Who Wants to Be a Landlord?

Becoming a landlord isn’t as easy as it sounds. One thing real estate investors can count on these days is a higher amount of scrutiny from loan officers. When it came time for getting financing, both the Pullens and the Robinsons say they experienced tougher examination from their banks and had to fill out more paperwork than in previous real estate transactions. In addition, the Pullens were asked to come up with an additional $9,600 just before closing to cover repairs. The Robinsons had to produce several years of tax returns. “Nowadays, mortgage underwriters are not taking any chances,” says Chris.

Clearly, the Pullens and the Robinsons were smart investors. But many people are not as savvy.  Longtime real estate investor and professional coach Nancy Spivey says, “A lot of people don’t bother to write out a budget or make cash flow calculations.” Doing the math is especially important, says Spivey. She advises prospective landlords to be conscious of market rent price trends.

Sandra Pearsall, author and real estate investor (www.nomorerealestatesecrets.com), says that often new investors come to her and with no idea what their criteria is. “They haven’t determined if they want a two-bedroom, a three-bedroom, or if they plan to keep the property for a long time or not,” says Pearsall. As with any investment, setting specific goals is always the best first step.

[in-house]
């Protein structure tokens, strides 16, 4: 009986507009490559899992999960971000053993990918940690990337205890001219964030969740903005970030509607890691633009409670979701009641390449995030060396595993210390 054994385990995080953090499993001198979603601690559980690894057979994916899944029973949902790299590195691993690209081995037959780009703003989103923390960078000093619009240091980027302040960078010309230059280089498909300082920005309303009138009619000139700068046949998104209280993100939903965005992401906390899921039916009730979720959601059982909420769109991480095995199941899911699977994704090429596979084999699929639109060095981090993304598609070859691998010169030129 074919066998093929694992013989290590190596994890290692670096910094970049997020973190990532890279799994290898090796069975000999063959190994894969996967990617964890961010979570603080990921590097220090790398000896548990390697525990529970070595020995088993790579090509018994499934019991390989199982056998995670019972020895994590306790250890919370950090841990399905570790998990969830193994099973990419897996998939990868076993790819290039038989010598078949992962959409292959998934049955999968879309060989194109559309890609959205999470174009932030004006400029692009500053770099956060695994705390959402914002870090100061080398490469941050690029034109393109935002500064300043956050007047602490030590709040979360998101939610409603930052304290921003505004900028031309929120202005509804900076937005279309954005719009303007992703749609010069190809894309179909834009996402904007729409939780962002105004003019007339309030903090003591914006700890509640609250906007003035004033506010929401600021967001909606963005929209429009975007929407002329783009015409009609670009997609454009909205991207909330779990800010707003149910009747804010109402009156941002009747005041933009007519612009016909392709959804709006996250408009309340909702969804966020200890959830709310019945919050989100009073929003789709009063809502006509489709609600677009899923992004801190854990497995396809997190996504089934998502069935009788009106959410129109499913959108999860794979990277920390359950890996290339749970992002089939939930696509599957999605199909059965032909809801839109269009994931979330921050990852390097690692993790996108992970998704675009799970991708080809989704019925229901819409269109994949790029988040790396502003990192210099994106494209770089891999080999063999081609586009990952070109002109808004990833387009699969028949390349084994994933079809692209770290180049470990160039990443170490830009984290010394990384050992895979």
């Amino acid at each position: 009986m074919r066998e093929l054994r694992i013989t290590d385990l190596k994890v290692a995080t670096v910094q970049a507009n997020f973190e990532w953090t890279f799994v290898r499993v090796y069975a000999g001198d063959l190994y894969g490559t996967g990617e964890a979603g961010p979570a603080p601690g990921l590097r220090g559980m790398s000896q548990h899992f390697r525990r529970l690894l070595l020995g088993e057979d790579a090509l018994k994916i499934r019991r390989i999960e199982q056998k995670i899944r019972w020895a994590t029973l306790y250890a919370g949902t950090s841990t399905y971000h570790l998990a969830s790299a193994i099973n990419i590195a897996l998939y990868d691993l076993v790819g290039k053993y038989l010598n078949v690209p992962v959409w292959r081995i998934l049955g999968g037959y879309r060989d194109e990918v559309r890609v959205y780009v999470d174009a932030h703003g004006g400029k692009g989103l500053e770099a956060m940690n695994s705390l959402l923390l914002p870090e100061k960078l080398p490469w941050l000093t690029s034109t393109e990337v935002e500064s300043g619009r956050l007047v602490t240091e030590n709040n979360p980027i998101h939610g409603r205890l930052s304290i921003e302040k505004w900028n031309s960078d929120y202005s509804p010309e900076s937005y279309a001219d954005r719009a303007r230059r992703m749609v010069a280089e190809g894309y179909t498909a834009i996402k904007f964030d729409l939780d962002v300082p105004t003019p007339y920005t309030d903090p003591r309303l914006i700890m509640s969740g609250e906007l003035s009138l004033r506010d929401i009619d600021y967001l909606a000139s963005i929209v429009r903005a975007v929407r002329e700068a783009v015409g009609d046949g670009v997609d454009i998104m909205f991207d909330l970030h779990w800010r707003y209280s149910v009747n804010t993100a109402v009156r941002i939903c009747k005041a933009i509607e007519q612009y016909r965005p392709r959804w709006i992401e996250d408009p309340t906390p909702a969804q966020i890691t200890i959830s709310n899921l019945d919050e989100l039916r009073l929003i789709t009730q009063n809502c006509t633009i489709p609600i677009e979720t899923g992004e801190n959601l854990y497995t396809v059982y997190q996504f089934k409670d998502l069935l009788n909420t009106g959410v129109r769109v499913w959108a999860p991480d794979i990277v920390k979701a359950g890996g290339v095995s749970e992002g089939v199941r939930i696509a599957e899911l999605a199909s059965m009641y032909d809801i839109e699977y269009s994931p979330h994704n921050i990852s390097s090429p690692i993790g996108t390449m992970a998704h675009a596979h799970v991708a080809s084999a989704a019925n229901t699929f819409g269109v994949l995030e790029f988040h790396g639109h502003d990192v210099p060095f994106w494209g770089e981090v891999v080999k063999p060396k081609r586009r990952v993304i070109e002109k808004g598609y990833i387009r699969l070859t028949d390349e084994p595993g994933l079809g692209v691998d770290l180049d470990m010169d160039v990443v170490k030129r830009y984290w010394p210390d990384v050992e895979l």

THE TOP 10 PITFALLS ALL LANDLORDS FACE

Being a successful landlord isn’t as simple as finding good tenants and watching the rent checks come rolling in. It’s hard work. In his book Buy It, Rent It, Profit! (Simon & Schuster; $17), real estate expert Bryan Chavis cautions against the 10 most common mistakes landlords make. Chavis talked to Black Enterprise about each of these missteps:

1 Not continuing to educate yourself
“Laws change and they differ from state to state. It’s easy to put a tenant in an apartment, but you have to be educated and understand the rent variances and tenant regulations you’re expected to follow.”

2 Not following proper landlord systems
“Some of the most successful businesses are franchises. Why? It’s because branding, protocol, and operating systems are in place. You must follow proper accounting protocol.”

3 Not following Fair Housing laws as they apply to landlords
“Fair housing laws are one of the biggest things that are overlooked. It’s the most litigated area of housing aside from security deposit claims. There are seven protected classes—race, sex, color, national origin, familial status, religion, and persons with a disability. If you can’t remember these classes, you’re running a major risk. Bottom line: Don’t discriminate.”

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    Contact information for Nancy Spivey -www.transformit.net or nspivey@transformit.net